Daily Israel Report

Op-Ed: S. Africa Should Take a Long, Hard Look in the Mirror

Before boycotting Israel on trumped up charges, South Africa should start realizing that they are on the slippery road to disaster.
Published: Sunday, December 15, 2013 5:47 PM


Helen Keller is probably turning in her grave in response to the sign-language interpreter fiasco at Nelson Mandela’s memorial service. A South African man who acted as a sign-language interpreter at Nelson Mandela’s memorial service was a “fraud” who simply made “childish hand gestures” and sing language “gibberish” for hours as he stood on stage next to President Obama and other world leaders. Organizations representing the hearing-impaired say the man made no sense in any language to those relying on him around the world. Perhaps he symbolized the way his country is going.

So, with all the recent talk about South Africa and Nelson Mandela the myth and about Mandela the man, it's a good opportunity to discuss another myth, one that also makes no sense: that of Israel being accused of being an apartheid state by Mandela's country.

The South African system Mandela so stridently fought was immoral, and completely unacceptable among modern nations. The idea of second-class status for any group is anathema to Westerners, unless the victims are non-Muslims (Jews and Christians) in Islamic-ruled nations in the Middle East or Africa. Apartheid is rampant in most Islamic nations yet largely ignored by the world media and human rights organizations.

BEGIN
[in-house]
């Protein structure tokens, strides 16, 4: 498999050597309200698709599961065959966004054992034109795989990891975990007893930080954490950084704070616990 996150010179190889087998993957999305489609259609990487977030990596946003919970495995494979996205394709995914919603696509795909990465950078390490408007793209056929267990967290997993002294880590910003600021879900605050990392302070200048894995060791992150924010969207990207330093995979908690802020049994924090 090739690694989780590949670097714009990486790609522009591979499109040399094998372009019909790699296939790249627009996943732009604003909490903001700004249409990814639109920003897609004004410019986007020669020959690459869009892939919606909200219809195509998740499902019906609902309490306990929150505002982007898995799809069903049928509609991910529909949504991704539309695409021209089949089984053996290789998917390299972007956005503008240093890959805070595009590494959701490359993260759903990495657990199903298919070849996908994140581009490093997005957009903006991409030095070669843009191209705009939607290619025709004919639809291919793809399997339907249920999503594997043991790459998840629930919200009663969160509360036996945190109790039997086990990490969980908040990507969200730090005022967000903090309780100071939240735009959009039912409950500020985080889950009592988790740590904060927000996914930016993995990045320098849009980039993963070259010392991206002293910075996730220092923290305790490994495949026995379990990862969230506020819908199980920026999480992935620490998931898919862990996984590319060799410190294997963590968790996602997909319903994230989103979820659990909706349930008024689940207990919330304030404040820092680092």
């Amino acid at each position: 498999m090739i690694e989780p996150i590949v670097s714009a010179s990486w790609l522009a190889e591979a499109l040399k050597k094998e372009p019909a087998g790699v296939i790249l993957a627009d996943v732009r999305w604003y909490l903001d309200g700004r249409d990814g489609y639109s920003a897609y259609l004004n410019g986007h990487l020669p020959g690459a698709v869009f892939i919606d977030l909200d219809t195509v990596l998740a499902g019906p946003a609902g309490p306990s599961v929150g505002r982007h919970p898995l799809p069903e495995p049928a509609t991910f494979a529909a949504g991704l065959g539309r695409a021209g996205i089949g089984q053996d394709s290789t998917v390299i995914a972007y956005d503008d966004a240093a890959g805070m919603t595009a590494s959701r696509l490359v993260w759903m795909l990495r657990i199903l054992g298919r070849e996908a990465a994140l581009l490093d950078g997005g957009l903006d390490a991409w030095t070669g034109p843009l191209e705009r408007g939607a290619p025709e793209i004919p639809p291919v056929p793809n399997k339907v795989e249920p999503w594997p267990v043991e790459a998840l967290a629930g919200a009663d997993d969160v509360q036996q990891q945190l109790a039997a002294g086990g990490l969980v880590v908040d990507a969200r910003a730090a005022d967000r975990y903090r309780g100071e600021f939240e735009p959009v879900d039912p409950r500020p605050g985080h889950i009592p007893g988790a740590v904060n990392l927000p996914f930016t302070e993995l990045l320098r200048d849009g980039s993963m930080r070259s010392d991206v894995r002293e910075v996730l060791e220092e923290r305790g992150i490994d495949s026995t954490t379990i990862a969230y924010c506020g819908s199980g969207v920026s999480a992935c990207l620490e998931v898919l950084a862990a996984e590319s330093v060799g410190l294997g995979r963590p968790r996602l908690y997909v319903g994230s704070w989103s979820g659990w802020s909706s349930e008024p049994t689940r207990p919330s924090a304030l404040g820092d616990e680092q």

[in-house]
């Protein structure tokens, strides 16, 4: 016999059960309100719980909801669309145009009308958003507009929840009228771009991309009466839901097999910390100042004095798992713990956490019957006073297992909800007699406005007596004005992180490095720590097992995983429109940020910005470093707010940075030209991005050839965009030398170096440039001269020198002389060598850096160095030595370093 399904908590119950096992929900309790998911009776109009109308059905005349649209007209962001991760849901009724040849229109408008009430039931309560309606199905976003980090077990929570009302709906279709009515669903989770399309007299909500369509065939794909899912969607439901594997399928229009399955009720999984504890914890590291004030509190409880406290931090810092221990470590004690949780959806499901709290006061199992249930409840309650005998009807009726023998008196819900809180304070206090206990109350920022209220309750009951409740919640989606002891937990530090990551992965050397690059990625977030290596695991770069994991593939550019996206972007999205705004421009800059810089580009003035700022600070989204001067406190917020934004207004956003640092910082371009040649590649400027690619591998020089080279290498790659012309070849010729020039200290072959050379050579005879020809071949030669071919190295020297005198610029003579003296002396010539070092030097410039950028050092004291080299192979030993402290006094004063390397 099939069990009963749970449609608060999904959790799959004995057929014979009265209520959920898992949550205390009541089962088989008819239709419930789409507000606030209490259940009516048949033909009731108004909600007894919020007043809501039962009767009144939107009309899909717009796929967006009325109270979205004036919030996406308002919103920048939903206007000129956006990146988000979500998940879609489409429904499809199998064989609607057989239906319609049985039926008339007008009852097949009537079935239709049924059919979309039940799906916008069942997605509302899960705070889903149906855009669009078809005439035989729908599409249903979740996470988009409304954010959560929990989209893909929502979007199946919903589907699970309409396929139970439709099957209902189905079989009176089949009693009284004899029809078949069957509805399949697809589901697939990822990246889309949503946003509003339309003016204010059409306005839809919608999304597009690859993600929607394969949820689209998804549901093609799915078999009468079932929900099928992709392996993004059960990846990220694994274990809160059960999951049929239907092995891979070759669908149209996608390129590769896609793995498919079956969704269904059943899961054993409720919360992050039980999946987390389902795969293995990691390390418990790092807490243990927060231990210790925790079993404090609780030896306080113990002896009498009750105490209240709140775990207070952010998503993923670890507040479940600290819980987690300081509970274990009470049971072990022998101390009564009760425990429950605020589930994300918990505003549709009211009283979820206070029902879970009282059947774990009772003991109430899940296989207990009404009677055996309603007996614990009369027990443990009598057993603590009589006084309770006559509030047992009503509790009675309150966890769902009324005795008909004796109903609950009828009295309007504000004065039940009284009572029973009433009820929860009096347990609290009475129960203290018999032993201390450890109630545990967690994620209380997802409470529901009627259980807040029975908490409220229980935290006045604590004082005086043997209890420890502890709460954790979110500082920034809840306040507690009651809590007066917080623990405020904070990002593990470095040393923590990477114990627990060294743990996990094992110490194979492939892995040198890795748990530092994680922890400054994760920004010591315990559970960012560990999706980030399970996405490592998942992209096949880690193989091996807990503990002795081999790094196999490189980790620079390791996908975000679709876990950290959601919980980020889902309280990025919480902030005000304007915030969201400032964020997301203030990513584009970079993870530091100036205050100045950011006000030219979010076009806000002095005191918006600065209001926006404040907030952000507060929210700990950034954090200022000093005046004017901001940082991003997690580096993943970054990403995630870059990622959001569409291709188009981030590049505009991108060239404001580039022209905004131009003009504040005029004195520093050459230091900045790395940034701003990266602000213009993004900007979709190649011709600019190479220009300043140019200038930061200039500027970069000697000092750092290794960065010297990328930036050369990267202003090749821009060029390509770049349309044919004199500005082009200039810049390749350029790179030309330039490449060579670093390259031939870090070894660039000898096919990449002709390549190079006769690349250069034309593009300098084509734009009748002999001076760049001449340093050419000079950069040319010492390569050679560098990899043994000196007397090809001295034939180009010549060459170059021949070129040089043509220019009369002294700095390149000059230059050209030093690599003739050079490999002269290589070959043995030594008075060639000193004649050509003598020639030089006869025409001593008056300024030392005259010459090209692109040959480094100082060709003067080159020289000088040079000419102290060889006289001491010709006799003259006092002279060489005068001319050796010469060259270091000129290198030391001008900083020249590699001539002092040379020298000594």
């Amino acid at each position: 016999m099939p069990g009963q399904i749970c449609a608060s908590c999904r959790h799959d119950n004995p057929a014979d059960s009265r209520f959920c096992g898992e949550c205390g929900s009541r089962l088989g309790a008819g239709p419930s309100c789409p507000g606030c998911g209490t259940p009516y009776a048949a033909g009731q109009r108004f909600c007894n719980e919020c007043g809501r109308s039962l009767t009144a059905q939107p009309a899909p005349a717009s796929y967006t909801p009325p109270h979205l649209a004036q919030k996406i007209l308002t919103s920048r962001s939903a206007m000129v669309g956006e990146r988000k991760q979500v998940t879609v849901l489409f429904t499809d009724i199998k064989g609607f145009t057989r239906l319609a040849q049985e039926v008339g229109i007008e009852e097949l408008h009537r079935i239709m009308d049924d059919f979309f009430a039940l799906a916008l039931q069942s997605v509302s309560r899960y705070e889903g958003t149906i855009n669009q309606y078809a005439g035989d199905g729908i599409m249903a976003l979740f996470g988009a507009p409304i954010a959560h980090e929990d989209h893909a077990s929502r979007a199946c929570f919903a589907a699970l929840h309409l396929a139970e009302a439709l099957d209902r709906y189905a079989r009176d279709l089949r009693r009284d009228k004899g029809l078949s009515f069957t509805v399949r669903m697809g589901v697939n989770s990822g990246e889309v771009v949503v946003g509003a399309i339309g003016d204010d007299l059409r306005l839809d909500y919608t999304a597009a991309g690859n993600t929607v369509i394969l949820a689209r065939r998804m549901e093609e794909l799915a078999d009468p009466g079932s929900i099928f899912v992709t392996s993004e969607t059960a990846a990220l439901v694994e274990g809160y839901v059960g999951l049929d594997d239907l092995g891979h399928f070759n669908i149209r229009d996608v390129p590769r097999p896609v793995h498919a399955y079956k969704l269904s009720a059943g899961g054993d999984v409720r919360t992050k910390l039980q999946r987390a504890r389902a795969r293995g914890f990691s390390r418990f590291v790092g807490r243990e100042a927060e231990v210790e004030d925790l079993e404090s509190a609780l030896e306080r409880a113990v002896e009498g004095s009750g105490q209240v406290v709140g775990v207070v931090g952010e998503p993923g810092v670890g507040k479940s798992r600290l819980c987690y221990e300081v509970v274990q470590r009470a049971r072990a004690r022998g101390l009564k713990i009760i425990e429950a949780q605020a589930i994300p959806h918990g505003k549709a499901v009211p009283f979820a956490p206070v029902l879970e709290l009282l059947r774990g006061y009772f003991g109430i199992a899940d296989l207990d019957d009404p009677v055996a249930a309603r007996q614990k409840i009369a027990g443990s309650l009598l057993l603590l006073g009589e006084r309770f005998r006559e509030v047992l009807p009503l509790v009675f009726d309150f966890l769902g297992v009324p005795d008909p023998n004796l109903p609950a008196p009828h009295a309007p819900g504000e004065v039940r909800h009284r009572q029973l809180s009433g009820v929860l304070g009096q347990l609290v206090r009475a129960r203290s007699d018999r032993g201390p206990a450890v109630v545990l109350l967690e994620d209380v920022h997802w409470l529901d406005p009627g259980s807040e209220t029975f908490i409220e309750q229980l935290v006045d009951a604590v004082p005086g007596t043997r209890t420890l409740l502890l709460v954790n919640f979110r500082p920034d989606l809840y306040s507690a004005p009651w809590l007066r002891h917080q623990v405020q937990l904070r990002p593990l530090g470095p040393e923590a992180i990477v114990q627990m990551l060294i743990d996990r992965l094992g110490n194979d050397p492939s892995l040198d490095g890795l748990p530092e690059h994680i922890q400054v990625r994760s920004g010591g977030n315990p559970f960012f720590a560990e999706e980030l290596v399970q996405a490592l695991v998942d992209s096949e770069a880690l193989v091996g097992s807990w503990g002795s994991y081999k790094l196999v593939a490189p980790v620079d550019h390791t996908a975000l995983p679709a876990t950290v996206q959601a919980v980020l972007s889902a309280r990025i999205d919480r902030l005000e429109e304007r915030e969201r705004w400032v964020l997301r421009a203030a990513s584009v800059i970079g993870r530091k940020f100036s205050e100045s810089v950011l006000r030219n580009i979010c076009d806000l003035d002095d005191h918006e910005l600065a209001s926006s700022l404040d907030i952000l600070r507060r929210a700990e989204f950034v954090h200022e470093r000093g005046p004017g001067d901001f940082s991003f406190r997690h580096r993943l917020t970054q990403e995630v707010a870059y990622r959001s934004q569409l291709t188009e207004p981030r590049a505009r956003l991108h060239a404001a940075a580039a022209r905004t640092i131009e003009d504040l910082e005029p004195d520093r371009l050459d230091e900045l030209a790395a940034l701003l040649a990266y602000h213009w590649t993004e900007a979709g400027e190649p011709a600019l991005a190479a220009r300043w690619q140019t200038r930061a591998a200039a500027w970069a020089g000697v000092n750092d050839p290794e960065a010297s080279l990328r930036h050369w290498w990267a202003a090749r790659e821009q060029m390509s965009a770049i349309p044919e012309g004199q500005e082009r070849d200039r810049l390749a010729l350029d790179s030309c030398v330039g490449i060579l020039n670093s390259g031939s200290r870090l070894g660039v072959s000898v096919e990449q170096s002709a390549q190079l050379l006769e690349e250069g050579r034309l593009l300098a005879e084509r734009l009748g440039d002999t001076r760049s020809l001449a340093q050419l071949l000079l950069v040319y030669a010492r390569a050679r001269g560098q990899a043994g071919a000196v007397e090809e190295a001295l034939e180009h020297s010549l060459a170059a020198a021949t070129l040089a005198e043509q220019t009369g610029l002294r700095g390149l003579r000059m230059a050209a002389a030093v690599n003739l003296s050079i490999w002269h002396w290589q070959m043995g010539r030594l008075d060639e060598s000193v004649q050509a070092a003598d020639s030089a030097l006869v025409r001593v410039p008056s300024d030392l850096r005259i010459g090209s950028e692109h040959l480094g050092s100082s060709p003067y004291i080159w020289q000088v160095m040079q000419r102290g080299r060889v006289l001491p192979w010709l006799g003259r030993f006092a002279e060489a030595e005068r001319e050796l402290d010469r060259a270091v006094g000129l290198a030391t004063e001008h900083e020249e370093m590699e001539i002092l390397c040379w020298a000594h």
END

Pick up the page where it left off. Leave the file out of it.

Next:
Not surprisingly, rather than point this out with the same enthusiasm usually reserved for criticizing the Jews, little Israel has become the major brunt of false accusations of apartheid towards its own minority population. Human rights organizations and assorted NGO’s throughout the world have justified boycotting Israel exactly because of this, accusing Israel of being an “Apartheid State.”

South Africa,  the nation that gave apartheid to the world and suffered most because of it, has itself become a world center of apartheid finger-pointing accusing Israel of being an apartheid state, and actively promoting the boycott of Israel. After the apartheid regime in South Africa was annulled, the same people who suffered most from racial discrimination because of Apartheid are themselves employing similar tactics against Israel, promoting the very same behavior from which they have suffered and fought to abolish.

South Africans have little right to point an accusing finger at anyone. Today’s South Africa is still a far cry from the non-discriminatory,developing society it claims to be in its post-apartheid period.

South Africa is believed to have more people with HIV/AIDS than any other country in the world. A recent UNAIDS report estimated that 5,700,000 South Africans had HIV/AIDS, or just under 12% of South Africa's population, and in the adult population, excluding children, the rate is 18.1%.